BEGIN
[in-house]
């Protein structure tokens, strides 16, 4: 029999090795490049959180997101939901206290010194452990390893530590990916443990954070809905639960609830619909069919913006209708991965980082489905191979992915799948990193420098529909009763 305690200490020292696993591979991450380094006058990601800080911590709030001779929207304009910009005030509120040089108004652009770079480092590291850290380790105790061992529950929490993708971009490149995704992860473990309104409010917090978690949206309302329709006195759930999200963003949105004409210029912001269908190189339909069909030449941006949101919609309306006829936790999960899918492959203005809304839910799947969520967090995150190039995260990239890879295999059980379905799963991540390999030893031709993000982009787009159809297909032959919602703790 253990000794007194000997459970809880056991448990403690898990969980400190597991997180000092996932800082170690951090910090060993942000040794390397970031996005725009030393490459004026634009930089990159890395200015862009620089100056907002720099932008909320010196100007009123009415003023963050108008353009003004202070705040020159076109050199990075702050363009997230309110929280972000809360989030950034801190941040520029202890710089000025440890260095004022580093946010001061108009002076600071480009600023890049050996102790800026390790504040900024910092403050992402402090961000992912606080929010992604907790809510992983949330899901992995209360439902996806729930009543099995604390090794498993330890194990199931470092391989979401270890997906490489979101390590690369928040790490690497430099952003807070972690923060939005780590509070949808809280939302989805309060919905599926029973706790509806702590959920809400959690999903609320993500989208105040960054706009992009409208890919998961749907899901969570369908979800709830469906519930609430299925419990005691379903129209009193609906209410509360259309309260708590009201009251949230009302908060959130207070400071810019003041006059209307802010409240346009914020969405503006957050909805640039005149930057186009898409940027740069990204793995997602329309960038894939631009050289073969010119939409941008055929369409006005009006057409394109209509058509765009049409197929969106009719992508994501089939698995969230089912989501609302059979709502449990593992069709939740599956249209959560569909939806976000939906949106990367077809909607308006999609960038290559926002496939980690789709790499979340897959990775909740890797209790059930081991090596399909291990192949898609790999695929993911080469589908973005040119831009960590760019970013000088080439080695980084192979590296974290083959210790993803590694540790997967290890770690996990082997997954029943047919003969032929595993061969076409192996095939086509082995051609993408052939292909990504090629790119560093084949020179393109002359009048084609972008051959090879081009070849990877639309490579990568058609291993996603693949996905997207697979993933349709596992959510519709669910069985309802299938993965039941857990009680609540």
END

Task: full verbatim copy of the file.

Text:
[in-house]
């Protein structure tokens, strides 16, 4: 029999090795490049959180997101939901206290010194452990390893530590990916443990954070809905639960609830619909069919913006209708991965980082489905191979992915799948990193420098529909009763 305690200490020292696993591979991450380094006058990601800080911590709030001779929207304009910009005030509120040089108004652009770079480092590291850290380790105790061992529950929490993708971009490149995704992860473990309104409010917090978690949206309302329709006195759930999200963003949105004409210029912001269908190189339909069909030449941006949101919609309306006829936790999960899918492959203005809304839910799947969520967090995150190039995260990239890879295999059980379905799963991540390999030893031709993000982009787009159809297909032959919602703790 253990000794007194000997459970809880056991448990403690898990969980400190597991997180000092996932800082170690951090910090060993942000040794390397970031996005725009030393490459004026634009930089990159890395200015862009620089100056907002720099932008909320010196100007009123009415003023963050108008353009003004202070705040020159076109050199990075702050363009997230309110929280972000809360989030950034801190941040520029202890710089000025440890260095004022580093946010001061108009002076600071480009600023890049050996102790800026390790504040900024910092403050992402402090961000992912606080929010992604907790809510992983949330899901992995209360439902996806729930009543099995604390090794498993330890194990199931470092391989979401270890997906490489979101390590690369928040790490690497430099952003807070972690923060939005780590509070949808809280939302989805309060919905599926029973706790509806702590959920809400959690999903609320993500989208105040960054706009992009409208890919998961749907899901969570369908979800709830469906519930609430299925419990005691379903129209009193609906209410509360259309309260708590009201009251949230009302908060959130207070400071810019003041006059209307802010409240346009914020969405503006957050909805640039005149930057186009898409940027740069990204793995997602329309960038894939631009050289073969010119939409941008055929369409006005009006057409394109209509058509765009049409197929969106009719992508994501089939698995969230089912989501609302059979709502449990593992069709939740599956249209959560569909939806976000939906949106990367077809909607308006999609960038290559926002496939980690789709790499979340897959990775909740890797209790059930081991090596399909291990192949898609790999695929993911080469589908973005040119831009960590760019970013000088080439080695980084192979590296974290083959210790993803590694540790997967290890770690996990082997997954029943047919003969032929595993061969076409192996095939086509082995051609993408052939292909990504090629790119560093084949020179393109002359009048084609972008051959090879081009070849990877639309490579990568058609291993996603693949996905997207697979993933349709596992959510519709669910069985309802299938993965039941857990009680609540």